How has fellow actor Ramsey Moore been part of your process?
He has grappled with his own weight issues, which at one time were nearly as severe as Charlie's. I was nervous at first about contacting him to ask for his help. I wasn't sure how it would be received by him, to ask him to share the intensely personal struggles he had, both physically and emotionally. But, he was thrilled to be a part of the preparation, and was incredibly generous with his time and sharing his experience. The insights he gave me into the world of those who face obesity have been invaluable, and I hope that this will allow me to bring a level of understanding and compassion to this character, which is a necessary element of any portrayal.
What's been the most surprising part of this play’s process for you?
I'm shocked every time I see myself when the transformation is complete. One thing that’s been great has been the opportunity to work with this incredible design team that has created my body and my facial prosthetics. That visual stimulus, and the restriction in my movement and breathing imposed by the costume and the prosthetics, informs so much of what Charlie's struggle is throughout the play.
How do you use an opportunity like this to teach the actor's art/craft to your students?
I have been blogging like crazy to chronicle this journey! You don't often have the chance to play a character as rich as this one, who presents emotional, intellectual, and physical challenges, and where all of these different aspects have to be addressed and explored. I hope that my students are following my posts and I’m also speaking with them about the role, being as honest as I can about my own fears and challenges in tackling this. Acting is about going to frightening, difficult places in your own heart, so that maybe you can shine a light for other people on their own experiences, and help lead them to a new place. It's not always "fun" to do, but it is rewarding.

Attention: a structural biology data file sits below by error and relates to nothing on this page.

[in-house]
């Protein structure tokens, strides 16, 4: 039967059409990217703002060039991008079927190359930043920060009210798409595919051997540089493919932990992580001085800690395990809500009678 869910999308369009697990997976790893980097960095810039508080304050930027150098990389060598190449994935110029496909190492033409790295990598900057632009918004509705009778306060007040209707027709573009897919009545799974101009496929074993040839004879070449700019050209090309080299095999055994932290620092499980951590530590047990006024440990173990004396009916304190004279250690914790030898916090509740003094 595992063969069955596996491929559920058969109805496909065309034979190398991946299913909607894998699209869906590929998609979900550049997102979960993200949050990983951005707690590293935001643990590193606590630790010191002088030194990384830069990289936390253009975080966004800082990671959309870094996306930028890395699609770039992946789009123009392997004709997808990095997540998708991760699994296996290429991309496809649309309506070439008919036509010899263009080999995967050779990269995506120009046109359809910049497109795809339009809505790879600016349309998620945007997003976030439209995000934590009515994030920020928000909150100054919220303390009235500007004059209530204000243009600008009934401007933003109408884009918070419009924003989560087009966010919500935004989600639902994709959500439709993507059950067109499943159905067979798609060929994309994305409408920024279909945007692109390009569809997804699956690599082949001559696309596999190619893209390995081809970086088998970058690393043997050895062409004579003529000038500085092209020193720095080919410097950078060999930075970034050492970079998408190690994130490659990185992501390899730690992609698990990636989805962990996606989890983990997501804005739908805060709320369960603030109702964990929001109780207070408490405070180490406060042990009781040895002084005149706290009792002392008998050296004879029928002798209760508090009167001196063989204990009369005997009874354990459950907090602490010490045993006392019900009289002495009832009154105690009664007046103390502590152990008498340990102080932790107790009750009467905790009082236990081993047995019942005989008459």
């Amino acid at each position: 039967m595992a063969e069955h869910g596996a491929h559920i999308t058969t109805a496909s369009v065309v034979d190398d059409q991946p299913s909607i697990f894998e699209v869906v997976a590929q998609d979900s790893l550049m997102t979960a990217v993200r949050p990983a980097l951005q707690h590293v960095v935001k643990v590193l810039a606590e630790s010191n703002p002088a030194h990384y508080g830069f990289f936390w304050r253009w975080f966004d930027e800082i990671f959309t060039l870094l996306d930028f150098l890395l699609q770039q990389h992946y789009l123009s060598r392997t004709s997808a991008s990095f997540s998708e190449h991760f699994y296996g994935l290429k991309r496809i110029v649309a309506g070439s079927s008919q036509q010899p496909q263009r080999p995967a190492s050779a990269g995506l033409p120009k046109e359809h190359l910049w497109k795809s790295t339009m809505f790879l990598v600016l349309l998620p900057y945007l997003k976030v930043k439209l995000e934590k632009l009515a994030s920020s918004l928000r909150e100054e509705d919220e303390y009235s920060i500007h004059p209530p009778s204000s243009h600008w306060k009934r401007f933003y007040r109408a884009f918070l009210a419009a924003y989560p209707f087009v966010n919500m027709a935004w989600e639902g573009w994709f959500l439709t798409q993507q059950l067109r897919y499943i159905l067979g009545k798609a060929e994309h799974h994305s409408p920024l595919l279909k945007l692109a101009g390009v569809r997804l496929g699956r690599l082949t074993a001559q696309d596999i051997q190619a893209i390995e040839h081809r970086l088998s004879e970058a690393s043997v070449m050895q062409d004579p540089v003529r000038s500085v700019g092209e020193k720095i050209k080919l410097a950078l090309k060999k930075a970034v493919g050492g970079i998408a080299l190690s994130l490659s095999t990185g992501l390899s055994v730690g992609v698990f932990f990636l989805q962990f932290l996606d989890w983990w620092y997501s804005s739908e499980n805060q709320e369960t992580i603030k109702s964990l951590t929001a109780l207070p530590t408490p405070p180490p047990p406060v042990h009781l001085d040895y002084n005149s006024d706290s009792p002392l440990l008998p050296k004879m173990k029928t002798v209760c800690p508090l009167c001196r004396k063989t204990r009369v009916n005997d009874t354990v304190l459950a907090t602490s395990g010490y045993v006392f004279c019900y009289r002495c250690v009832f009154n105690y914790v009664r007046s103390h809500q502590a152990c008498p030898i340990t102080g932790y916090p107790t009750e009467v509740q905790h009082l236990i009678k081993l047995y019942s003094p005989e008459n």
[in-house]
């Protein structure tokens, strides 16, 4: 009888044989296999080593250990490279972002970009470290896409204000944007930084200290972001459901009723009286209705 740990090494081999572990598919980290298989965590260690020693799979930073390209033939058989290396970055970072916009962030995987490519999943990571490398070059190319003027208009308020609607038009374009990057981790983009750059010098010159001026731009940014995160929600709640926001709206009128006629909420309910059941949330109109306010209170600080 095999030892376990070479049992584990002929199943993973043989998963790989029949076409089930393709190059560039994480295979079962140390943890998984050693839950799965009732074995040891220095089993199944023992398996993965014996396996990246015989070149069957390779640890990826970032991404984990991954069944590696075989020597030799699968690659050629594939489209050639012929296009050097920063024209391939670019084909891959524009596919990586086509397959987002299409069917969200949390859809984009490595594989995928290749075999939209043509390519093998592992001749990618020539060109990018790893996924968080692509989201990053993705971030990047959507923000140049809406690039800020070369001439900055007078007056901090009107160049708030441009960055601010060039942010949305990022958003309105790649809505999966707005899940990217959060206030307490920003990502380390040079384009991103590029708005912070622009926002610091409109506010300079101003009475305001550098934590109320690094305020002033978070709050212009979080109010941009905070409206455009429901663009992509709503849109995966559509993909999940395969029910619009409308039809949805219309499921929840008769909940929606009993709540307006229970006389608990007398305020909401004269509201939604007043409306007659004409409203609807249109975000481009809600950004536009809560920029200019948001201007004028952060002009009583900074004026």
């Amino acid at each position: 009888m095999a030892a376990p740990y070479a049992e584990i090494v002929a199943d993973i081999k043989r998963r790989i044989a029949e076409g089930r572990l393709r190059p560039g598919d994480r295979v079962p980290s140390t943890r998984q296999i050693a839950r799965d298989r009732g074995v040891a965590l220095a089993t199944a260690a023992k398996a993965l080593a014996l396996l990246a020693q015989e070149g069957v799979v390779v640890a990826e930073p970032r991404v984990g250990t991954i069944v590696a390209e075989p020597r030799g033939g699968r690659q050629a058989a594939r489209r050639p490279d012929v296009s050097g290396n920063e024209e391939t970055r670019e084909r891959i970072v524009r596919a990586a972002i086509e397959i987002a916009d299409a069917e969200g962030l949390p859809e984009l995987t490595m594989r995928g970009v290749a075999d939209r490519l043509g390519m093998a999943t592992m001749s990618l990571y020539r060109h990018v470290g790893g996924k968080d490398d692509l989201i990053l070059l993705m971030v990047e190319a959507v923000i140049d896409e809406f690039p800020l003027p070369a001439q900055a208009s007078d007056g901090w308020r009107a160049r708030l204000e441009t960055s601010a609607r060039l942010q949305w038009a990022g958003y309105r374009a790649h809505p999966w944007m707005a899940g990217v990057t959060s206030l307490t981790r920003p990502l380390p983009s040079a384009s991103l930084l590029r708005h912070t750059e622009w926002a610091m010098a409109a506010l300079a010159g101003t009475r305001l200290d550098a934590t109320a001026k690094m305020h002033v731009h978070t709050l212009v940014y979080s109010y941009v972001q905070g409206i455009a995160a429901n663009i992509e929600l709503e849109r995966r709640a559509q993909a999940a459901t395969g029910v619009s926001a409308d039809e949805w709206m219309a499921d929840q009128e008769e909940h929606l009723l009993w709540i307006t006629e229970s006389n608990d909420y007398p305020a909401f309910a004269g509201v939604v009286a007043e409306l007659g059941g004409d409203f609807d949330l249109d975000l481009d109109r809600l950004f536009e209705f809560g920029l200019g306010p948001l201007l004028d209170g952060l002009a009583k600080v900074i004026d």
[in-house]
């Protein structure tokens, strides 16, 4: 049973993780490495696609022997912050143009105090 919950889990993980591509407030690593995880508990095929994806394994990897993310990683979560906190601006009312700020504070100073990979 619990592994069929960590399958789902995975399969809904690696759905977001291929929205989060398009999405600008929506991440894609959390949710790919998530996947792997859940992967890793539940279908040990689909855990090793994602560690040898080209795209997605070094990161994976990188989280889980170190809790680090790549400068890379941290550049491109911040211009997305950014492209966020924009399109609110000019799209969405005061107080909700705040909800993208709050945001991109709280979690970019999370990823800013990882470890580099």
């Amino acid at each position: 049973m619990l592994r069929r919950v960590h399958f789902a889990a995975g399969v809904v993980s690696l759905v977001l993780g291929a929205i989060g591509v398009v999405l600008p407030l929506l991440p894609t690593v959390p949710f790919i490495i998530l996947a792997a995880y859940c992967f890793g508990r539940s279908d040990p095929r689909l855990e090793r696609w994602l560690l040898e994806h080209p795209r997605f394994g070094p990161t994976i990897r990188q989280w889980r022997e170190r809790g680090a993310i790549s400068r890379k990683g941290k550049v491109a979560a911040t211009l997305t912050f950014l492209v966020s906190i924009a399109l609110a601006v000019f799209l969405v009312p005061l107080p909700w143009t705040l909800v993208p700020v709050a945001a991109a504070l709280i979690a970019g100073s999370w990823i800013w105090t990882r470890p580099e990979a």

How do you know that the connection with the audience has been made?
I'm not sure that I try to read an audience, so much as have an awareness that they are there. They are our witness, the recipients of the gift that we are trying to give. But I don't allow myself to think of them as an entity whose approval I need. Concert pianist Frank Glazer said something once that struck a chord, and I carry it with me. He was talking about the night that he made his Carnegie Hall debut, and he was a bit nervous. But as he walked out on the stage, he told himself, "Now, you don't ask them. You tell them." That's what we, as artists, have to do. We carry the message, whatever it might be.
How can playgoers get the most out of The Whale?
The most important thing—other than turning off your cell phone, unwrapping any candy or cough drops before the lights dim, and not texting during the performance, of course! —is to come with an open mind, and let the play take you where it takes you. Lean in to the characters, listen carefully, and take this as an opportunity to travel to a new land and meet people you would not otherwise meet. No matter how strange they might at first seem, if you look carefully, you're likely to see yourself peeking out from behind the people you're watching on stage. And you might learn something about yourself that you never knew.
Follow Arkin’s journey on his blog: http://techniqueandscenestudy.blogspot.com/